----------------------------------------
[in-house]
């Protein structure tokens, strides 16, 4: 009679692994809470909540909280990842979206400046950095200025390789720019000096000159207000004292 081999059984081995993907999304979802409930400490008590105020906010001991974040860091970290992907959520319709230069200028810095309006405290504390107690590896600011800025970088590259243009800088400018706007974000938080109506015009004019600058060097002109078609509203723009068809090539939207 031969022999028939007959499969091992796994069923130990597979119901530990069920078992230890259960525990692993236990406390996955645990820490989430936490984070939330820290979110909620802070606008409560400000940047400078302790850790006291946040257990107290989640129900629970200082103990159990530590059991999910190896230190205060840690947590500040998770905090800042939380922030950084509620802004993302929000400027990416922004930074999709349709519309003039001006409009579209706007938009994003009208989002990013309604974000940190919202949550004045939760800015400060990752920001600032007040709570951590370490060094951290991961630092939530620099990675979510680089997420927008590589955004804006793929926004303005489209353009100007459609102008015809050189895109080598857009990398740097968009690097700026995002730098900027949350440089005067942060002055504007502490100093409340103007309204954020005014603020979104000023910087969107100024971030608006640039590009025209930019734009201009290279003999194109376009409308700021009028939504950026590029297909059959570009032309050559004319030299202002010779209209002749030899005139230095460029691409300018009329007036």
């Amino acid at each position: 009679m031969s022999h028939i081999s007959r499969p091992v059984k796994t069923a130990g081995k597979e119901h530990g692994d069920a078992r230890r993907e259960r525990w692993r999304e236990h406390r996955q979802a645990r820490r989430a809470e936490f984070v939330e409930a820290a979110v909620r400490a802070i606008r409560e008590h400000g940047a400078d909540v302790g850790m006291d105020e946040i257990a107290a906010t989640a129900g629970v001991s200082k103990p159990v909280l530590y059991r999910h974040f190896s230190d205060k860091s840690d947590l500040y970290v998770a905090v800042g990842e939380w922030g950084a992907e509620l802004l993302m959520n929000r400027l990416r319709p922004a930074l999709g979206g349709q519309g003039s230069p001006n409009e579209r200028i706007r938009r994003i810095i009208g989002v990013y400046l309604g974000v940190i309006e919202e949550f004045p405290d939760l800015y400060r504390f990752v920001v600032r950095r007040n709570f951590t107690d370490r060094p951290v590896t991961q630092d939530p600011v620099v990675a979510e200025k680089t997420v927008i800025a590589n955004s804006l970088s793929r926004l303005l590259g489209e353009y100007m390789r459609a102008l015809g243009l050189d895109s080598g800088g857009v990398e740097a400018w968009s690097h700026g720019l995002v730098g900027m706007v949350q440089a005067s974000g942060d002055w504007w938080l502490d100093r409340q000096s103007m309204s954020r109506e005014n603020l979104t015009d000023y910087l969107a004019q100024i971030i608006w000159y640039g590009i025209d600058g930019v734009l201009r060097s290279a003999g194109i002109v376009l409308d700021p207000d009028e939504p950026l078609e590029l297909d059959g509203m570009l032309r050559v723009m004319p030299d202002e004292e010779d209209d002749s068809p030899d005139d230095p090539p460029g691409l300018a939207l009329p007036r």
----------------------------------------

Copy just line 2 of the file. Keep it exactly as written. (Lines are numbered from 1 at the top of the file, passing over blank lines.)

């Protein structure tokens, strides 16, 4: 009679692994809470909540909280990842979206400046950095200025390789720019000096000159207000004292 081999059984081995993907999304979802409930400490008590105020906010001991974040860091970290992907959520319709230069200028810095309006405290504390107690590896600011800025970088590259243009800088400018706007974000938080109506015009004019600058060097002109078609509203723009068809090539939207 031969022999028939007959499969091992796994069923130990597979119901530990069920078992230890259960525990692993236990406390996955645990820490989430936490984070939330820290979110909620802070606008409560400000940047400078302790850790006291946040257990107290989640129900629970200082103990159990530590059991999910190896230190205060840690947590500040998770905090800042939380922030950084509620802004993302929000400027990416922004930074999709349709519309003039001006409009579209706007938009994003009208989002990013309604974000940190919202949550004045939760800015400060990752920001600032007040709570951590370490060094951290991961630092939530620099990675979510680089997420927008590589955004804006793929926004303005489209353009100007459609102008015809050189895109080598857009990398740097968009690097700026995002730098900027949350440089005067942060002055504007502490100093409340103007309204954020005014603020979104000023910087969107100024971030608006640039590009025209930019734009201009290279003999194109376009409308700021009028939504950026590029297909059959570009032309050559004319030299202002010779209209002749030899005139230095460029691409300018009329007036």